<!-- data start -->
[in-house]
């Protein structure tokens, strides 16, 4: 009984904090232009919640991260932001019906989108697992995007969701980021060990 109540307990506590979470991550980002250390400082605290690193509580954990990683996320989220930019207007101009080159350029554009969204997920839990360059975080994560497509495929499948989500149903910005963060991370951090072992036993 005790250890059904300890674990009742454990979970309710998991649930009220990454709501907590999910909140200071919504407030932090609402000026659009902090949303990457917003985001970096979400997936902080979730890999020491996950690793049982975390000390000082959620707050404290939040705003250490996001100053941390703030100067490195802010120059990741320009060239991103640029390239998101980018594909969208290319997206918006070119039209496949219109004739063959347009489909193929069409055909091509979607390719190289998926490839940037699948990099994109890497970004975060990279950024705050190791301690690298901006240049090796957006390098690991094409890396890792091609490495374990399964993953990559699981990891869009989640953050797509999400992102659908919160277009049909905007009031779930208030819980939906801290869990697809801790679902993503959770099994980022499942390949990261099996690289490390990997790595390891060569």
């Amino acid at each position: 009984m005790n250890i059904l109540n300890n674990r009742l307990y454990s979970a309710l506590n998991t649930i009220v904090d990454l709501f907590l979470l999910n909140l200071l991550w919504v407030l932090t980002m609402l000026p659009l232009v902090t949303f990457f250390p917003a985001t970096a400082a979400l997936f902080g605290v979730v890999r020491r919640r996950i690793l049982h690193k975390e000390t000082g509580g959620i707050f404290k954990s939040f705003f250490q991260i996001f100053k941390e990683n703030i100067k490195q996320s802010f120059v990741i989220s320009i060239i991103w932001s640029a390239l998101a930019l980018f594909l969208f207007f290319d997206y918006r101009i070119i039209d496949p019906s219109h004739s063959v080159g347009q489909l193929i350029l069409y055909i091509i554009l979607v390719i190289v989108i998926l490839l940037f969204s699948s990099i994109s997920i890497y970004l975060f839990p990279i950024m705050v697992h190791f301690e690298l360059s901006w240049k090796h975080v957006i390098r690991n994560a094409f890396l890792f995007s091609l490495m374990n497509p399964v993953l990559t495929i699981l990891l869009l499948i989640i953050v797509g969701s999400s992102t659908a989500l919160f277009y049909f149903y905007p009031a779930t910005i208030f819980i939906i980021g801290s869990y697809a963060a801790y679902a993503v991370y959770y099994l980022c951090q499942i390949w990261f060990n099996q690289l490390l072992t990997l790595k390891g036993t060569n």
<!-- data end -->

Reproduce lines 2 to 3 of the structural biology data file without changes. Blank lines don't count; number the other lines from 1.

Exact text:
């Protein structure tokens, strides 16, 4: 009984904090232009919640991260932001019906989108697992995007969701980021060990 109540307990506590979470991550980002250390400082605290690193509580954990990683996320989220930019207007101009080159350029554009969204997920839990360059975080994560497509495929499948989500149903910005963060991370951090072992036993 005790250890059904300890674990009742454990979970309710998991649930009220990454709501907590999910909140200071919504407030932090609402000026659009902090949303990457917003985001970096979400997936902080979730890999020491996950690793049982975390000390000082959620707050404290939040705003250490996001100053941390703030100067490195802010120059990741320009060239991103640029390239998101980018594909969208290319997206918006070119039209496949219109004739063959347009489909193929069409055909091509979607390719190289998926490839940037699948990099994109890497970004975060990279950024705050190791301690690298901006240049090796957006390098690991094409890396890792091609490495374990399964993953990559699981990891869009989640953050797509999400992102659908919160277009049909905007009031779930208030819980939906801290869990697809801790679902993503959770099994980022499942390949990261099996690289490390990997790595390891060569």
């Amino acid at each position: 009984m005790n250890i059904l109540n300890n674990r009742l307990y454990s979970a309710l506590n998991t649930i009220v904090d990454l709501f907590l979470l999910n909140l200071l991550w919504v407030l932090t980002m609402l000026p659009l232009v902090t949303f990457f250390p917003a985001t970096a400082a979400l997936f902080g605290v979730v890999r020491r919640r996950i690793l049982h690193k975390e000390t000082g509580g959620i707050f404290k954990s939040f705003f250490q991260i996001f100053k941390e990683n703030i100067k490195q996320s802010f120059v990741i989220s320009i060239i991103w932001s640029a390239l998101a930019l980018f594909l969208f207007f290319d997206y918006r101009i070119i039209d496949p019906s219109h004739s063959v080159g347009q489909l193929i350029l069409y055909i091509i554009l979607v390719i190289v989108i998926l490839l940037f969204s699948s990099i994109s997920i890497y970004l975060f839990p990279i950024m705050v697992h190791f301690e690298l360059s901006w240049k090796h975080v957006i390098r690991n994560a094409f890396l890792f995007s091609l490495m374990n497509p399964v993953l990559t495929i699981l990891l869009l499948i989640i953050v797509g969701s999400s992102t659908a989500l919160f277009y049909f149903y905007p009031a779930t910005i208030f819980i939906i980021g801290s869990y697809a963060a801790y679902a993503v991370y959770y099994l980022c951090q499942i390949w990261f060990n099996q690289l490390l072992t990997l790595k390891g036993t060569n």